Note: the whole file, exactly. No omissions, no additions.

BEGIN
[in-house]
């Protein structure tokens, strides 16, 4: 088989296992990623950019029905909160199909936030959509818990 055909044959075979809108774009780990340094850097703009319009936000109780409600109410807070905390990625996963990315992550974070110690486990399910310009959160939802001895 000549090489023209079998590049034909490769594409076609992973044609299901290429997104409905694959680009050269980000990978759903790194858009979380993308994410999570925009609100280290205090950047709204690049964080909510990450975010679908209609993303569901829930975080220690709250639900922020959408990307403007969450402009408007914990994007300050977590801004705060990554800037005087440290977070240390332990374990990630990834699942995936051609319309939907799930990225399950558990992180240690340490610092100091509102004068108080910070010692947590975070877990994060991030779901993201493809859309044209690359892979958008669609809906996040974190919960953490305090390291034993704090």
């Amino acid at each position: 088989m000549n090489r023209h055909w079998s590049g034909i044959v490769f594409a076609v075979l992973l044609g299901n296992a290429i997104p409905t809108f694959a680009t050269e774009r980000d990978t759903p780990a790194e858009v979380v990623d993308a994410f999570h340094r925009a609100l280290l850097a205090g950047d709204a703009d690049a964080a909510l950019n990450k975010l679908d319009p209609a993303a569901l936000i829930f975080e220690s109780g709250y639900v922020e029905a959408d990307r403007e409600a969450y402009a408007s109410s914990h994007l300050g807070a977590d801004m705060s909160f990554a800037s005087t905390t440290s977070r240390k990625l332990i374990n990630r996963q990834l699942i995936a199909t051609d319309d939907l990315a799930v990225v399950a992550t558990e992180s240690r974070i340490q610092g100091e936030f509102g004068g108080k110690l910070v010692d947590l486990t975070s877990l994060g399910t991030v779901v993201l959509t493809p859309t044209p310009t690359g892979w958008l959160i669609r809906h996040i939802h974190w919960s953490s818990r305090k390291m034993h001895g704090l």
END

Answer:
[in-house]
């Protein structure tokens, strides 16, 4: 088989296992990623950019029905909160199909936030959509818990 055909044959075979809108774009780990340094850097703009319009936000109780409600109410807070905390990625996963990315992550974070110690486990399910310009959160939802001895 000549090489023209079998590049034909490769594409076609992973044609299901290429997104409905694959680009050269980000990978759903790194858009979380993308994410999570925009609100280290205090950047709204690049964080909510990450975010679908209609993303569901829930975080220690709250639900922020959408990307403007969450402009408007914990994007300050977590801004705060990554800037005087440290977070240390332990374990990630990834699942995936051609319309939907799930990225399950558990992180240690340490610092100091509102004068108080910070010692947590975070877990994060991030779901993201493809859309044209690359892979958008669609809906996040974190919960953490305090390291034993704090």
């Amino acid at each position: 088989m000549n090489r023209h055909w079998s590049g034909i044959v490769f594409a076609v075979l992973l044609g299901n296992a290429i997104p409905t809108f694959a680009t050269e774009r980000d990978t759903p780990a790194e858009v979380v990623d993308a994410f999570h340094r925009a609100l280290l850097a205090g950047d709204a703009d690049a964080a909510l950019n990450k975010l679908d319009p209609a993303a569901l936000i829930f975080e220690s109780g709250y639900v922020e029905a959408d990307r403007e409600a969450y402009a408007s109410s914990h994007l300050g807070a977590d801004m705060s909160f990554a800037s005087t905390t440290s977070r240390k990625l332990i374990n990630r996963q990834l699942i995936a199909t051609d319309d939907l990315a799930v990225v399950a992550t558990e992180s240690r974070i340490q610092g100091e936030f509102g004068g108080k110690l910070v010692d947590l486990t975070s877990l994060g399910t991030v779901v993201l959509t493809p859309t044209p310009t690359g892979w958008l959160i669609r809906h996040i939802h974190w919960s953490s818990r305090k390291m034993h001895g704090l």